Consider the way an embryo grows into an adult. The embryo of…say…a chicken, is a living thing; a moving, functioning, eating, breathing animal. At every stage of its growth, all of its genes are present. By the time it hatches from the egg, pretty much all of its internal organs exist in some rudimentary form.

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(BTW – the picture above is actually a penguin. I think it’s kinda cute, don’t you?)

Usually, when I start a new project, or work with a team to decide on how to get a project started from scratch, I try to get a sense of what the main components will be.

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Sometimes, a key component is sketched-in as a stub, like a splotch of gray-blue in a Cézanne painting that shows where an important cloud will be filled-in later. This cloud’s looming presence will set the mood and provide a compositional counter-weight to the mountain on the other side of the scene.

Oops – I forgot. We’re talking about chickens.

So, what if we considered the vital components of a software system to be the organs of an animal?

organs

Are there other people who like to use biological metaphors when talking about software development? You bet:

Biological Metaphors in the Design of Complex Software Systems

Structural biology metaphors applied to the design of a distributed object system

Biological Inspiration for Computing

Here’s a piece on the Organic Metaphor, where the author says, “Industry pundits have taken to calling the process of software design “system architecture.” They borrow, of course, from the ancient and time honored tradition of construction.”

Later, the author says, “My experience is that the best programs aren’t designed. They evolve.”

chicken-series

600px-FallingwaterWrightLike building architecture, the organic paradigm is the most resilient, most evolvable, most sustainable way to ensure growth and longevity in software systems.

……

Organism = “Organ” + “ism”

“Modules” in biology are described by [Raff, R. A. 1996] as having…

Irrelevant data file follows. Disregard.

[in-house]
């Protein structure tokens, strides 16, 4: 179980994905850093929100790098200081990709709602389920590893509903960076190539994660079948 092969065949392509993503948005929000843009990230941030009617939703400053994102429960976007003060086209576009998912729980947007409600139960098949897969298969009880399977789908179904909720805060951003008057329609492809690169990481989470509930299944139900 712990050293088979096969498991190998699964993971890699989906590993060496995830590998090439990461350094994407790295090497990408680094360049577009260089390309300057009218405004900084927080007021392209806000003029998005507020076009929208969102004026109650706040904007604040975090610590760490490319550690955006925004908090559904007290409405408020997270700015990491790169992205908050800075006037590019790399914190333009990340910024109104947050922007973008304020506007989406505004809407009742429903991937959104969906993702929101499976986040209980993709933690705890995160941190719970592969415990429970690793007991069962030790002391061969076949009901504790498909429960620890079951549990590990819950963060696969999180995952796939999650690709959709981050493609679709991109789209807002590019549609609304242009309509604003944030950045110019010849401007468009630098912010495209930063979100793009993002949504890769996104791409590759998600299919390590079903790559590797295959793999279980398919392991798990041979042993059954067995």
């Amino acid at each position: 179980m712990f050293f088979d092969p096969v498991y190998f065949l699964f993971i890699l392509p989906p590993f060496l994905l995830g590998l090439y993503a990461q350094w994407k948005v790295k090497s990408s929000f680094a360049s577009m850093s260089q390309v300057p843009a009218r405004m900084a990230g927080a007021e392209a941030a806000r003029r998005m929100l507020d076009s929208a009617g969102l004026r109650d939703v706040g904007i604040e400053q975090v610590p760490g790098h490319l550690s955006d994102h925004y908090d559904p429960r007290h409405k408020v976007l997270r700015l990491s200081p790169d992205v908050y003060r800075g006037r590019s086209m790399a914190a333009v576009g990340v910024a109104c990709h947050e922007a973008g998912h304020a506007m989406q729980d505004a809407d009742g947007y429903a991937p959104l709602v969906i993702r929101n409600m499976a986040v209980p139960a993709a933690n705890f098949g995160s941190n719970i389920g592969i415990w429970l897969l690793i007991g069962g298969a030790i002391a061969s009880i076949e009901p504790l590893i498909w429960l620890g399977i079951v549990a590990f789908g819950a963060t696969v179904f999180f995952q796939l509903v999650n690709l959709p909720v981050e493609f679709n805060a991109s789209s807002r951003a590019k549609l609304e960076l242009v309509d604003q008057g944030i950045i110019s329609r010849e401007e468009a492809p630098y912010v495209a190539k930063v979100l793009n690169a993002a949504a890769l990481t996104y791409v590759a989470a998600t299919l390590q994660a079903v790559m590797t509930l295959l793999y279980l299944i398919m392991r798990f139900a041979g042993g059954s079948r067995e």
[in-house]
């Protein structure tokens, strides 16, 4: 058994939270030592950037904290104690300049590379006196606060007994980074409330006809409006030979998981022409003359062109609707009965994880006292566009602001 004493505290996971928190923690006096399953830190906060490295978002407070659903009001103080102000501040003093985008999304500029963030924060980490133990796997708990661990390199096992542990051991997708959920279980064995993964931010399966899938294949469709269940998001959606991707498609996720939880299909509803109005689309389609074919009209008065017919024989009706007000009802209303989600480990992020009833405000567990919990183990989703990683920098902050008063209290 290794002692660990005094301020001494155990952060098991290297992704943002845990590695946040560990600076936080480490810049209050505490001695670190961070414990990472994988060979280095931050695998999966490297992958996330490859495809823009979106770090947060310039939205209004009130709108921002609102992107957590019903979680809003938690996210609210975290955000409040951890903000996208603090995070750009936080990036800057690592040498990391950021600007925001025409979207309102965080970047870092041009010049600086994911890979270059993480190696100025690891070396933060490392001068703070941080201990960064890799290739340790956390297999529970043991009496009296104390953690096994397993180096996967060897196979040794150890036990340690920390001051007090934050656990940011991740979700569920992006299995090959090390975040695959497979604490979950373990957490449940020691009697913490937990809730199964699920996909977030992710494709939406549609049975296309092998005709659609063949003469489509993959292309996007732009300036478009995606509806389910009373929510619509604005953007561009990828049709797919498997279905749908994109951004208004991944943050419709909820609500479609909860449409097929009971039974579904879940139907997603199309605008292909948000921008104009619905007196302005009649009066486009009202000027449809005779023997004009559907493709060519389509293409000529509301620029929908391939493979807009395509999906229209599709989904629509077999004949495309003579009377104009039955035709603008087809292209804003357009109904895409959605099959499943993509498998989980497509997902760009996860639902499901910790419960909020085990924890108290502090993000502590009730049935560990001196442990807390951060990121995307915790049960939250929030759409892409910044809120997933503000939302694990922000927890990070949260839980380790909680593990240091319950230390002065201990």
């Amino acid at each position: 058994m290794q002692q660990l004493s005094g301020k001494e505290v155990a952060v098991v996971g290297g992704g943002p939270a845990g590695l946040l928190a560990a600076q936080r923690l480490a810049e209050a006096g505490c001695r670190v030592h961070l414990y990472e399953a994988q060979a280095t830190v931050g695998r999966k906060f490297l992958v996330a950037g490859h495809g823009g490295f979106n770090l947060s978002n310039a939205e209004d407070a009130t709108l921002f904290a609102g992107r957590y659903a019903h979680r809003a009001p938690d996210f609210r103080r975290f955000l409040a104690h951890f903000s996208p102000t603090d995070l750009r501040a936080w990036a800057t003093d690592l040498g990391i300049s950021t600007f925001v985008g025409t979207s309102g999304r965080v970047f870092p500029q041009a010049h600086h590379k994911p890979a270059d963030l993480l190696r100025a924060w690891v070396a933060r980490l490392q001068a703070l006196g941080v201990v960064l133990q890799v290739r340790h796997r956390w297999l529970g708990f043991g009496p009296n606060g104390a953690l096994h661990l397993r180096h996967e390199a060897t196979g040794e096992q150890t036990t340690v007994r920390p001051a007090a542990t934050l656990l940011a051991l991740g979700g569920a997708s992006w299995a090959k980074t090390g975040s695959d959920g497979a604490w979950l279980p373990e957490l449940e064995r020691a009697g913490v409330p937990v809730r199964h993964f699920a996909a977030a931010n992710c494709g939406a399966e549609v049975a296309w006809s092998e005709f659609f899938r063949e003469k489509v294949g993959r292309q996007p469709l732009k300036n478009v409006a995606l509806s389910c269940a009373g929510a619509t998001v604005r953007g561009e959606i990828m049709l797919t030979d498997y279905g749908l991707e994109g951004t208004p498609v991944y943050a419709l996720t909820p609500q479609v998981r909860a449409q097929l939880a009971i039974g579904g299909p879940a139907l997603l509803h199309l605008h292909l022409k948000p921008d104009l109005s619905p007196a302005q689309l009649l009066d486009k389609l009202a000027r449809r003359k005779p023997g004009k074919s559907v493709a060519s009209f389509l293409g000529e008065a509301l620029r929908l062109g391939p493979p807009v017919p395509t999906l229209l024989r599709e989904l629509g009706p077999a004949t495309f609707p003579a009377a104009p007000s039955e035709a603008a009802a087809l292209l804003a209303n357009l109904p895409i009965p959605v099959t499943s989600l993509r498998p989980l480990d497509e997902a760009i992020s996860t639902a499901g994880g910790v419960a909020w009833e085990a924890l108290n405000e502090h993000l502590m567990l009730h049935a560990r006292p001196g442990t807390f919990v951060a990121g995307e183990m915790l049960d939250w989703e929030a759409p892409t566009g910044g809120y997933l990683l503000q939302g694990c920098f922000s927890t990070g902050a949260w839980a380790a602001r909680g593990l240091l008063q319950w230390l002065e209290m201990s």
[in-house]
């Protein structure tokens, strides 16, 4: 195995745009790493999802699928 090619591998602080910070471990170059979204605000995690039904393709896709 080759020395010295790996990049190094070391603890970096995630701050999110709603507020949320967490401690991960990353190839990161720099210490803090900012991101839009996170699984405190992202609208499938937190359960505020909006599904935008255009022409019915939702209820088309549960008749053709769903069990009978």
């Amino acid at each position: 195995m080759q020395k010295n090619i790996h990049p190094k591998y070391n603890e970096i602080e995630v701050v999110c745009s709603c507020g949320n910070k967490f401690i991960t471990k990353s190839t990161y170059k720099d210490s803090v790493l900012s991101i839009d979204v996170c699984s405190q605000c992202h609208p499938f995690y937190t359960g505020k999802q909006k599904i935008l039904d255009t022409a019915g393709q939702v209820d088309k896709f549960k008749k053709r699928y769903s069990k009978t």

1. discrete genetic specification
  2. hierarchical organization
  3. interactions with other modules
  4. a particular physical location within a developing organism
  5. the ability to undergo transformations on both developmental and evolutionary time scales

Let’s look at these five requirements in terms of software development:

1. discrete genetic specification:

I’m tempted to compare this to Design. However, software rarely begins with a known genetic code. Perhaps “the evolution of a new species” is a better metaphor than “the development of an individual”.

In other words: the genetic blueprint of a software organism is pretty much guaranteed to evolve. And programmers are better off letting that evolve through prototyping, design iteration, unit testing, and user-testing  – especially in the early stages of its life.  

2. hierarchical organization:

Classes, Encapsulation, Method-calling, Inheritance. OOP OOP a DOOP.

Earth’s Biosphere invented Object-Oriented Programming before we came along and gave it a name.

My liver performs certain functions, and those functions are different than the functions that my kidneys perform. My organs communicate with each other using arrays of biochemicals. 

3. interactions with other modules:

Data Flow, API’s, Interfaces

4. a particular physical location within a developing organism

This may only apply to visual code editing and file directory access. Software is made of bits, not atoms. We have to make it appear that it occupies space and time in order to bring it into existence. 

If the software gets deployed in a distributed physical environment (a spacecraft, a smart house, or among an internet of things), then physical location does indeed apply. In this case, we’re not just talking about software anymore.

5. the ability to undergo transformations on both developmental and evolutionary time scales

Amen Brother!

That last one is the punch line. Besides having a healthy birth, how do we design software to scale across the development cycle? How do we make it evolve organically as teams of programmers come and go, or even as companies and open-source communities merge and transform?

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I think mother nature has many more clues.

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By the way, you may prefer to think of a body of software as behaving more like an ecosystem than an individual organism. Although, I would suggest (being a fan of Gaia Theory) that ecosystems are really just super-organisms.

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Software is the most versatile, plastic, and evolvable brainchild of Homo sapiens. It will probably not go away, and it may even outlast us. In fact, software could even eventually become a new living layer on Gaia. It might have to be put to use to monitor and manage the health of the planet (as well as continuing to help people find funny cat videos).

An era of autonomous, evolvable software is predicted by Hillis, Kelly, Koza, and many others. But fully sustainable software – as a new digital species – won’t come about for a long time. Software is in its adolescence. It is still in its growing pains.